{
			ClientCredentialProvider ccp = new ClientCredentialProvider(adfApplicationId, adfApplicationSecret);
			return ccp.GetServiceClientCredentials(domain);
		}

We can then use this functionality within any activities that will derive from our AuthenticateActivity class whenever they need the ServiceClientCredential.

Retrieving Key Vault Secrets

The Azure Key Vault can be used for storing secret values, such as passwords and other keys that are required to be secure. Using an idea from the ADFSecurePublish project, we can embed placeholders within our custom activity extended properties for values that we would like to populate from Key Vault secrets. For example, if we need to reference a Key Vault secret called “docDBPrimaryKey”, we could add the following extended property with a placeholder.

"documentDbAuthKey": "<KeyVault:docDBPrimaryKey>"

We can then replace this within the code for our activity with the respective secret value at runtime, thereby avoiding any secret values being included in our ADF pipeline code base. The ADFSecurePublish project includes code to do this in the form of a KeyVaultResolver class, which allows authentication against the Key Vault using various means, and then the fetching of the Key Vault secret string value for the identifier required. Again this is a very common scenario, so we create another derived class KeyVaultActivity, this time with AuthenticateActivty as the base class, so as to be make the parent code available.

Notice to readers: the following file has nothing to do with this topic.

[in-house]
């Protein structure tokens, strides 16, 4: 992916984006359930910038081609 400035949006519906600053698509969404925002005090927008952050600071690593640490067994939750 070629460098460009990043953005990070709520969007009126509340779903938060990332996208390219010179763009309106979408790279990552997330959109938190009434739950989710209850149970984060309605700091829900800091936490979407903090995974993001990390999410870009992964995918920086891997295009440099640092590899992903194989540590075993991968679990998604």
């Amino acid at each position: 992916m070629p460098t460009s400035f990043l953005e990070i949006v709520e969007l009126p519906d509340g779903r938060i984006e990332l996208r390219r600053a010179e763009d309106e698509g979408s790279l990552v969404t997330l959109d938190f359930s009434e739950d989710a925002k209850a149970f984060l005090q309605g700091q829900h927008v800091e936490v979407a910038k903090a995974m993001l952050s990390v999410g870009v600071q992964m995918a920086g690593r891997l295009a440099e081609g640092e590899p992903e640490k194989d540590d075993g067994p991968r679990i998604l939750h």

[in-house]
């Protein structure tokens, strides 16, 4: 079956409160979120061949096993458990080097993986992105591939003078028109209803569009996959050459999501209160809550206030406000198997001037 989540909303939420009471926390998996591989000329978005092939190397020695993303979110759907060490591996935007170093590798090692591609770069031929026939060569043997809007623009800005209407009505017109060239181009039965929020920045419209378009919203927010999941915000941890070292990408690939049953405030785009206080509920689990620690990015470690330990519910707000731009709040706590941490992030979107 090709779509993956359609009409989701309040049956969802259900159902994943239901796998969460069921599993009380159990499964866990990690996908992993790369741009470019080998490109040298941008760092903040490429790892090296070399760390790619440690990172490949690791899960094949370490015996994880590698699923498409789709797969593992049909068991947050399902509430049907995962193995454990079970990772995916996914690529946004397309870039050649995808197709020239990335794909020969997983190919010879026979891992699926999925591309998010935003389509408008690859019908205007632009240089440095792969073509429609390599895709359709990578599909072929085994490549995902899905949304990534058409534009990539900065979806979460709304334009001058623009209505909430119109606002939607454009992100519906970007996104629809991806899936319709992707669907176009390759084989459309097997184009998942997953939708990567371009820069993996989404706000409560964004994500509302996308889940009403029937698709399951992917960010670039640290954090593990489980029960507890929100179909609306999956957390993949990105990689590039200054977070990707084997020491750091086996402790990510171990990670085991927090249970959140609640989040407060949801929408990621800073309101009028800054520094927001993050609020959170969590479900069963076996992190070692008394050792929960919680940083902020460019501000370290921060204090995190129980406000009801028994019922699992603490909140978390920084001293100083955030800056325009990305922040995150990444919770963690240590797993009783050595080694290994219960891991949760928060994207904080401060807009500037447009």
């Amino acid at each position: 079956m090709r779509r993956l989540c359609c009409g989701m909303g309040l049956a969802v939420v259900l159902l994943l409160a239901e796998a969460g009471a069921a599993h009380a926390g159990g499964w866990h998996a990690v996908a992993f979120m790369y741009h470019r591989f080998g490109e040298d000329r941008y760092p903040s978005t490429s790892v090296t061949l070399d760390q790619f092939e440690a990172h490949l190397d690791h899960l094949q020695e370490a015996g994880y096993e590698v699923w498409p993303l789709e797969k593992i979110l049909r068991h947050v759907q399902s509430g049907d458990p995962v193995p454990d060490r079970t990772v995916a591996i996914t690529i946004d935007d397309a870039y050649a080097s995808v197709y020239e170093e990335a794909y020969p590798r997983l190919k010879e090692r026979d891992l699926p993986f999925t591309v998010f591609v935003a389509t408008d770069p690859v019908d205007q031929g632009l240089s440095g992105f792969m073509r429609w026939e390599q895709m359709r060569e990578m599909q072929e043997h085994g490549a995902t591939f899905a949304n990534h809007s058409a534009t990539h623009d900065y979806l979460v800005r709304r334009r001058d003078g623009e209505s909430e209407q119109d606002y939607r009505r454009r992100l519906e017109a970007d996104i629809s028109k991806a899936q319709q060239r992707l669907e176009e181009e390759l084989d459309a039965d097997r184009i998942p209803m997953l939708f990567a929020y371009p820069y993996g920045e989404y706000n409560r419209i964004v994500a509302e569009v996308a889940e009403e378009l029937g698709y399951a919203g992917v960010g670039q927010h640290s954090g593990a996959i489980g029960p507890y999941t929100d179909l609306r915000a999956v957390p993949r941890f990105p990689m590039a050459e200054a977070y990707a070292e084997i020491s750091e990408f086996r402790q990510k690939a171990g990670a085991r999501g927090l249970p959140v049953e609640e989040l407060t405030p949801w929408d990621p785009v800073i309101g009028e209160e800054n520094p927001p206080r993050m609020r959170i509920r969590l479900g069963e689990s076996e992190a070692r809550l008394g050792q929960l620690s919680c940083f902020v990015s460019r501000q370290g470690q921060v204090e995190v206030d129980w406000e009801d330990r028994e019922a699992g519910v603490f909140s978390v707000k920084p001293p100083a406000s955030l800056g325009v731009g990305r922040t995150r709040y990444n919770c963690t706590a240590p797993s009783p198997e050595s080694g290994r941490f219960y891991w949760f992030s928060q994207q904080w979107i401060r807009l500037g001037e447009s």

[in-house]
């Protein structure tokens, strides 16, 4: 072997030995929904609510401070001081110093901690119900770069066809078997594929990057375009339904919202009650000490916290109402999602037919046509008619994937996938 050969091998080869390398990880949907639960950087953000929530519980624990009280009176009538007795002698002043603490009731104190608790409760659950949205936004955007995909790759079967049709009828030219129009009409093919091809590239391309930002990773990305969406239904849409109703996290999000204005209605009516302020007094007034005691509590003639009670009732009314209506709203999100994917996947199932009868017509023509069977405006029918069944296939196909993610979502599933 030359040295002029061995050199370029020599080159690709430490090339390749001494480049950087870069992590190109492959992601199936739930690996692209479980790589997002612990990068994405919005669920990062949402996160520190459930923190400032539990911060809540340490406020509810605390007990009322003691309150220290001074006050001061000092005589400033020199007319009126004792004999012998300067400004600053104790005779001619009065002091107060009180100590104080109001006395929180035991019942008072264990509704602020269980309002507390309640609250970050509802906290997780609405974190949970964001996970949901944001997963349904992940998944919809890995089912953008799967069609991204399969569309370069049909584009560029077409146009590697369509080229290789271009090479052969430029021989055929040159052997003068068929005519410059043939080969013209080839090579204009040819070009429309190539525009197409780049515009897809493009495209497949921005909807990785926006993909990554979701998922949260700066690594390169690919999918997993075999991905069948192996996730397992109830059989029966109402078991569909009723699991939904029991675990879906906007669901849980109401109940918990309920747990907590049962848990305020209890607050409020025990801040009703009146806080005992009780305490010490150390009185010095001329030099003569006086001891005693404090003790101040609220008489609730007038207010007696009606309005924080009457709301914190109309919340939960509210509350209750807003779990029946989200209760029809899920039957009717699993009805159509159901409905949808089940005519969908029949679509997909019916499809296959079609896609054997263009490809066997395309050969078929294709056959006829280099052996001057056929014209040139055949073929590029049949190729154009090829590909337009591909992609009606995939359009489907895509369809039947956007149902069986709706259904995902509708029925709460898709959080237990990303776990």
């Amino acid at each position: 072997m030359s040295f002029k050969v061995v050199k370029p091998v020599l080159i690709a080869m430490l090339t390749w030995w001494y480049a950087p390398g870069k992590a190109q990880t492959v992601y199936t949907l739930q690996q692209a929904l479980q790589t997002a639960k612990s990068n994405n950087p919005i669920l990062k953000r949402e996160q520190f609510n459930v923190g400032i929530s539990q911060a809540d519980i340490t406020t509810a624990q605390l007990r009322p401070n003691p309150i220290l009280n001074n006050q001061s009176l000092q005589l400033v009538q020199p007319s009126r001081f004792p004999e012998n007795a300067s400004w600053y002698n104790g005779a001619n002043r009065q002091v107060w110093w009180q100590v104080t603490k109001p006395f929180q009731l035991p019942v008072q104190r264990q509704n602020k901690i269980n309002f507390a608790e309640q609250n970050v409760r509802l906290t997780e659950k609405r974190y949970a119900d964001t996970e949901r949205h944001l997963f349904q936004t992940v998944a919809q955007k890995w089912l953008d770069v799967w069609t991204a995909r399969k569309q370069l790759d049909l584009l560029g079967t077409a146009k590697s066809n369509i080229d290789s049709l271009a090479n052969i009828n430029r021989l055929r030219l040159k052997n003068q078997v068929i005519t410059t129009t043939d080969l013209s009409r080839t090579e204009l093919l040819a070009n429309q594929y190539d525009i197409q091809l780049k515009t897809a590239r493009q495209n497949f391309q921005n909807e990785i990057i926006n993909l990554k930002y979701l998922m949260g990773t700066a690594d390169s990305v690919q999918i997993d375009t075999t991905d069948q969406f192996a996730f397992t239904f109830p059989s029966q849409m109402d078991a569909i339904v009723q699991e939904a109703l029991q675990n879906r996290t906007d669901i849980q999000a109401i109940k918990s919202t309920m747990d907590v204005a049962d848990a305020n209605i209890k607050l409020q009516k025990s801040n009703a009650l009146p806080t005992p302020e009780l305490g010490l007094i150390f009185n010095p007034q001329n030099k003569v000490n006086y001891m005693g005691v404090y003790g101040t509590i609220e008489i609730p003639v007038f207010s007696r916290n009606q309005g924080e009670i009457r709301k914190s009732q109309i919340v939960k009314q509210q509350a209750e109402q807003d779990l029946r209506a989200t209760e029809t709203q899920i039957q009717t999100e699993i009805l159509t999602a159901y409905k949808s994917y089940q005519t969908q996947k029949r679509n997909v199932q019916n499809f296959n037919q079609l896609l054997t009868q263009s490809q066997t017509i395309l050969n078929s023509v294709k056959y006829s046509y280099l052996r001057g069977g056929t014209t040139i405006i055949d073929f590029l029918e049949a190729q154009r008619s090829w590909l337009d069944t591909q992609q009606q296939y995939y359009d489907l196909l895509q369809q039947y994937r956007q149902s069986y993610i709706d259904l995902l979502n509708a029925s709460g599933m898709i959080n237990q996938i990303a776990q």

KeyVaultActivity

The code within our KeyVaultActivity is relatively straight forward, with a simple iteration over our activity’s extended properties, replacing the key vault placeholder values where required.

/// 
		/// Updates the property secret placeholders within the extended properties of the activity with their values from Key Vault.
		/// 
		/// The activity.
		/// The key vault resolver.
		/// 
		protected IDictionary<string, string> UpdateExtendedPropertySecrets(Activity activity)